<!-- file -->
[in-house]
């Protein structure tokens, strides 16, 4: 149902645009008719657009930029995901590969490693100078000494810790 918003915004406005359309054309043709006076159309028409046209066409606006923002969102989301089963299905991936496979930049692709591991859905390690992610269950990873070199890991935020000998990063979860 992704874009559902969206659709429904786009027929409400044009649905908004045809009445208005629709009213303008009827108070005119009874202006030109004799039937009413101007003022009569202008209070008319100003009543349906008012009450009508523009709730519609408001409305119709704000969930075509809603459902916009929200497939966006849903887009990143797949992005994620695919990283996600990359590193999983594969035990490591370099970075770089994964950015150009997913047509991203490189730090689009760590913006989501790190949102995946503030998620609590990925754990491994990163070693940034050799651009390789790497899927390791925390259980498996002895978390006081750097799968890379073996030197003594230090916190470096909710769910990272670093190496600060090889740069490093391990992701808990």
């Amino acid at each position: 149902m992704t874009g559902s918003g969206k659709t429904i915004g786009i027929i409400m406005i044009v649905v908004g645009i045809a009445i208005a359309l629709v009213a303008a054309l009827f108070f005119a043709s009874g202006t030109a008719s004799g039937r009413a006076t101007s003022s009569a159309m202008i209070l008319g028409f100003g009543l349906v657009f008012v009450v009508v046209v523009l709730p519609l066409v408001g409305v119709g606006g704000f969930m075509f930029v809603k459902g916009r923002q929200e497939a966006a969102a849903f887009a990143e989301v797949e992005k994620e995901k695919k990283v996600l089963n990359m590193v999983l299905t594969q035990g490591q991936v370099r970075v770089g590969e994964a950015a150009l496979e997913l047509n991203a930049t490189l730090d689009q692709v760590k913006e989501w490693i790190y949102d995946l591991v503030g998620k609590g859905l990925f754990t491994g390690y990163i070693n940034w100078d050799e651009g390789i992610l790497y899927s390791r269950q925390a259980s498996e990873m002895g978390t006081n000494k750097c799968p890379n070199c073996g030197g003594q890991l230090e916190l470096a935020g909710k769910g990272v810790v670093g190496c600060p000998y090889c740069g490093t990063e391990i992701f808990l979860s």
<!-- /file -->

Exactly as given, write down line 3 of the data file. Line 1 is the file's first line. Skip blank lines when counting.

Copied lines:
């Amino acid at each position: 149902m992704t874009g559902s918003g969206k659709t429904i915004g786009i027929i409400m406005i044009v649905v908004g645009i045809a009445i208005a359309l629709v009213a303008a054309l009827f108070f005119a043709s009874g202006t030109a008719s004799g039937r009413a006076t101007s003022s009569a159309m202008i209070l008319g028409f100003g009543l349906v657009f008012v009450v009508v046209v523009l709730p519609l066409v408001g409305v119709g606006g704000f969930m075509f930029v809603k459902g916009r923002q929200e497939a966006a969102a849903f887009a990143e989301v797949e992005k994620e995901k695919k990283v996600l089963n990359m590193v999983l299905t594969q035990g490591q991936v370099r970075v770089g590969e994964a950015a150009l496979e997913l047509n991203a930049t490189l730090d689009q692709v760590k913006e989501w490693i790190y949102d995946l591991v503030g998620k609590g859905l990925f754990t491994g390690y990163i070693n940034w100078d050799e651009g390789i992610l790497y899927s390791r269950q925390a259980s498996e990873m002895g978390t006081n000494k750097c799968p890379n070199c073996g030197g003594q890991l230090e916190l470096a935020g909710k769910g990272v810790v670093g190496c600060p000998y090889c740069g490093t990063e391990i992701f808990l979860s």